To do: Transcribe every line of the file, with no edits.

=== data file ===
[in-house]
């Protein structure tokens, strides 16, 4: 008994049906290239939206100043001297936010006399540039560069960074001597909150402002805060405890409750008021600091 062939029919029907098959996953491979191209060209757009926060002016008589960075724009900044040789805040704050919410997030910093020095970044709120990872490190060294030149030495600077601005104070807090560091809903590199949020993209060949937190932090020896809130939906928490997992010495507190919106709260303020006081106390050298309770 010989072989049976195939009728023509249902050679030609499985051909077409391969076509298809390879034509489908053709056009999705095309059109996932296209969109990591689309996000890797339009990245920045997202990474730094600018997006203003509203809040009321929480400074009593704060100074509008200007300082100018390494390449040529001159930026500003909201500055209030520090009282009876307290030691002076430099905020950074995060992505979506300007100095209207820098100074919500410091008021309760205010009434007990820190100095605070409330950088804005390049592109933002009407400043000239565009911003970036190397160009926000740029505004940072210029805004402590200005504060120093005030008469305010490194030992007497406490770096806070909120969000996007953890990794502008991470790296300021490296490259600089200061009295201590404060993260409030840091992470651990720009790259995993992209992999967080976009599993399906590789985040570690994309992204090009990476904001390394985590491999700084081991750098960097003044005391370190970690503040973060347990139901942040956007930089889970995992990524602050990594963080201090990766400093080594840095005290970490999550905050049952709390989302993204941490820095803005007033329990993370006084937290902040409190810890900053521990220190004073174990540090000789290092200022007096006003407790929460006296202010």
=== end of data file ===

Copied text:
[in-house]
């Protein structure tokens, strides 16, 4: 008994049906290239939206100043001297936010006399540039560069960074001597909150402002805060405890409750008021600091 062939029919029907098959996953491979191209060209757009926060002016008589960075724009900044040789805040704050919410997030910093020095970044709120990872490190060294030149030495600077601005104070807090560091809903590199949020993209060949937190932090020896809130939906928490997992010495507190919106709260303020006081106390050298309770 010989072989049976195939009728023509249902050679030609499985051909077409391969076509298809390879034509489908053709056009999705095309059109996932296209969109990591689309996000890797339009990245920045997202990474730094600018997006203003509203809040009321929480400074009593704060100074509008200007300082100018390494390449040529001159930026500003909201500055209030520090009282009876307290030691002076430099905020950074995060992505979506300007100095209207820098100074919500410091008021309760205010009434007990820190100095605070409330950088804005390049592109933002009407400043000239565009911003970036190397160009926000740029505004940072210029805004402590200005504060120093005030008469305010490194030992007497406490770096806070909120969000996007953890990794502008991470790296300021490296490259600089200061009295201590404060993260409030840091992470651990720009790259995993992209992999967080976009599993399906590789985040570690994309992204090009990476904001390394985590491999700084081991750098960097003044005391370190970690503040973060347990139901942040956007930089889970995992990524602050990594963080201090990766400093080594840095005290970490999550905050049952709390989302993204941490820095803005007033329990993370006084937290902040409190810890900053521990220190004073174990540090000789290092200022007096006003407790929460006296202010």